Jason Lee is a former professional footballer working on behalf of the PFA Charity across both the Equalities and Education departments. After a 20-year career in the game, Jason now spends his time delivering diversity workshops, helping to tackle discrimination in the sport. Supporting members with further education and advising players about their future prospects, is something Jason is passionate about, so we caught up with him to find out more.
Hi Jason, what does dual education mean?
It’s difficult to label, but there is so much excess time when you’re playing football, it’s crazy not to do something with it. I realise when you’re young you may want a break after being in full-time education for so long. However in this industry, the reality is that the average football career is only around 8 years, so most players will need to think about another career when they leave the game. In my experience, the longer you’re out of education, the harder it can be to come back to. This is why we always encourage our members to think ahead, and consider pursuing an education in another area of interest. Players can be over reliant on other people and we try to get them out of that mind-set. It can be harder to adjust when you come from an environment where other people take care of everything for you.
Why are some people opposed to it?
Some players don’t like the idea of it because they believe you can only focus on one thing at a time, but I disagree with that as people can multitask. In my experience, I’ve found its good to have something else to focus on than just your performance, especially if you’ve had a bad game. Later in my career, I went to university and it was good to focus on other areas outside of playing. When you’re just training and always thinking about your performance, it can be mentally draining. I believe it’s important for all sportspeople, particularly footballers, to have interests outside the sport.
Why is it important for members to think about education while still playing?
There can be a false sense of security when you sign a contract. We want players who find themselves abruptly out of the game, to avoid rushing into things when they haven’t given themselves time to plan for their future. You’re only one injury or external circumstance away from leaving the game, and things can change very quickly. You have to maximise your earning potential, but at the same time realise that’s not going to last forever, which isn’t an easy message to get into people sometimes. It’s similar for older players who are retiring – we want our members to be prepared and plan ahead.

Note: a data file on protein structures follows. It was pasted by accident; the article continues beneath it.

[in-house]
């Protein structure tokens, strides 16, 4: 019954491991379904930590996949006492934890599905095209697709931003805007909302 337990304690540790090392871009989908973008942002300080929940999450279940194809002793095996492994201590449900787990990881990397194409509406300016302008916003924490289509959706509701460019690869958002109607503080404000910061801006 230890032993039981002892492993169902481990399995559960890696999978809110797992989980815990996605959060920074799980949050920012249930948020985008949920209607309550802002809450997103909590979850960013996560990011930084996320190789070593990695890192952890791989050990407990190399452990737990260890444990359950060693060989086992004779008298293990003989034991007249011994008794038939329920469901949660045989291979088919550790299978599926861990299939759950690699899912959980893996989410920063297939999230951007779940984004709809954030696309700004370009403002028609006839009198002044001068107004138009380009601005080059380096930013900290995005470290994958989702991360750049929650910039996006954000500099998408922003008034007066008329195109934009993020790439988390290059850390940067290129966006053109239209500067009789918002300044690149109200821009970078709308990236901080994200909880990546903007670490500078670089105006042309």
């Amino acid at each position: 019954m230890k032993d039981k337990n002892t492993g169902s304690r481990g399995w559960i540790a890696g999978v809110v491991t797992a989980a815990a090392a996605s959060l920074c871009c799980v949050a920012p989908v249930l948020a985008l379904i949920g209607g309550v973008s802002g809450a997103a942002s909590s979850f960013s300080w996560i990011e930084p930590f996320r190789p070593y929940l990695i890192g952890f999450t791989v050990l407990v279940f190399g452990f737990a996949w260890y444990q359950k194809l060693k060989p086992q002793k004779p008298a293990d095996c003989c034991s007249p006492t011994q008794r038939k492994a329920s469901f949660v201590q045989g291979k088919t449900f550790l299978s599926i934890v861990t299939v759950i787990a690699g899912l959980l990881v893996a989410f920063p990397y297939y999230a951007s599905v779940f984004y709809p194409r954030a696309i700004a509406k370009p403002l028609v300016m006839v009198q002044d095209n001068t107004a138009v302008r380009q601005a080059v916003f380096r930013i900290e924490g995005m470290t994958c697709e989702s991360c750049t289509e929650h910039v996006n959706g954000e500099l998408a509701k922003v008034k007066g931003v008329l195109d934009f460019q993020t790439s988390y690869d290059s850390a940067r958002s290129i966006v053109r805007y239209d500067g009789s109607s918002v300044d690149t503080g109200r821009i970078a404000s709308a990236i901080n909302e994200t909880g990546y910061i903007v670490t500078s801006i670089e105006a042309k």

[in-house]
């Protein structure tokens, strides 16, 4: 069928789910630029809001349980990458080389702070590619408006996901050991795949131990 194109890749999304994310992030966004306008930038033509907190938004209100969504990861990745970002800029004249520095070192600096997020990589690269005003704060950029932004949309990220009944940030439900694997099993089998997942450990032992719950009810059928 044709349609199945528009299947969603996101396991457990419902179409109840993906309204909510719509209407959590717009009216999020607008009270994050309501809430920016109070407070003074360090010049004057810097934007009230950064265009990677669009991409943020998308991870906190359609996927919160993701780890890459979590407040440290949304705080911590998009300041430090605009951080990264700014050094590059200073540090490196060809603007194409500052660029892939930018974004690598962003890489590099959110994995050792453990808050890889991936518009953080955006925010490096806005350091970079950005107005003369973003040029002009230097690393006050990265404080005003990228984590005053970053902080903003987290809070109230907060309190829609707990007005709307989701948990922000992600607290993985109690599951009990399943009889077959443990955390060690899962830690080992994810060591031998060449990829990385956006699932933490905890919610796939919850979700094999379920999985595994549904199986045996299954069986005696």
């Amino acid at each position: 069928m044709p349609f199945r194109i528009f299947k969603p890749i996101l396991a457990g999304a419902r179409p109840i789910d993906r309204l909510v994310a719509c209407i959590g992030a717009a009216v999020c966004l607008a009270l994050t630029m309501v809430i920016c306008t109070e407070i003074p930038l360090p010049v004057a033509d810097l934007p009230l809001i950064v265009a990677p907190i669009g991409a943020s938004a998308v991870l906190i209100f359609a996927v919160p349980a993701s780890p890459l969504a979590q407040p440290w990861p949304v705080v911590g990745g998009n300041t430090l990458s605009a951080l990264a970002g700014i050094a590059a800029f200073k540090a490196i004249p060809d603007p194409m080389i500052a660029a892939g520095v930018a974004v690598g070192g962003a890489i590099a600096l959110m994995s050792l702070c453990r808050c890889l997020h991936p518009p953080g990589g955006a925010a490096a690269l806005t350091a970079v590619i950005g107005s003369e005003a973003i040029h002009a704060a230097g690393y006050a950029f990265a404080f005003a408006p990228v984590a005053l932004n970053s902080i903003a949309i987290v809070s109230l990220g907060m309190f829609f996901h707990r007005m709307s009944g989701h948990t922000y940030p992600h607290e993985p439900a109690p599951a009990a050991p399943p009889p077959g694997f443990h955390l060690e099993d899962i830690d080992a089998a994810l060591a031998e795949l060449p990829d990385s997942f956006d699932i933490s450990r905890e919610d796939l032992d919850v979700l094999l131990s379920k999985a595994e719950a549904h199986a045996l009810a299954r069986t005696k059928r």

Does the PFA Charity support players who want to pursue their education?
If members have an interest in any area, we will financially support any accredited qualification that relates to it. We have some good links with colleges and universities, and we even have some bespoke courses that we run in sports science, sports journalism, and physiotherapy. Many players now are into music, media and other digital enterprises. I always say if that’s where you’re focus is, why not see if you can make it pay?
What advice would you give players who think studying might impact their performance?
There’s no point wasting your time for the sake of it, but I left school with no qualifications, so for me going back into education was really difficult. I found it tough because I’d been out of education for a long period of time. I was still naive at 30 and I wasn’t thinking about honing in on what was next, but then I had a serious injury which put things into perspective. Invariably an injury always gets players thinking about their future, but I would love them to start considering their options before that stage. If you’re worried about getting back into studying, I would suggest starting with a short course. What worked for me was doing something simple that I could digest. If time management is a concern, I’d always look to people like Juan Mata who has multiple degrees, or Vincent Kompany who has a masters. These are international footballers playing in the top leagues and winning on the pitch, and still effectively managing their time. If they can do it, so can you.
Being out of your comfort zone is a difficult thing, and it takes a lot of dedication to be a high-level sports person like our members are. However, if they applied just 10% of the effort they put into being an athlete into anything else, I have no doubt they will be successful.
Any current or former professional football player can access financial support for an accredited course via the PFA Charity. Find out more about Education options click here.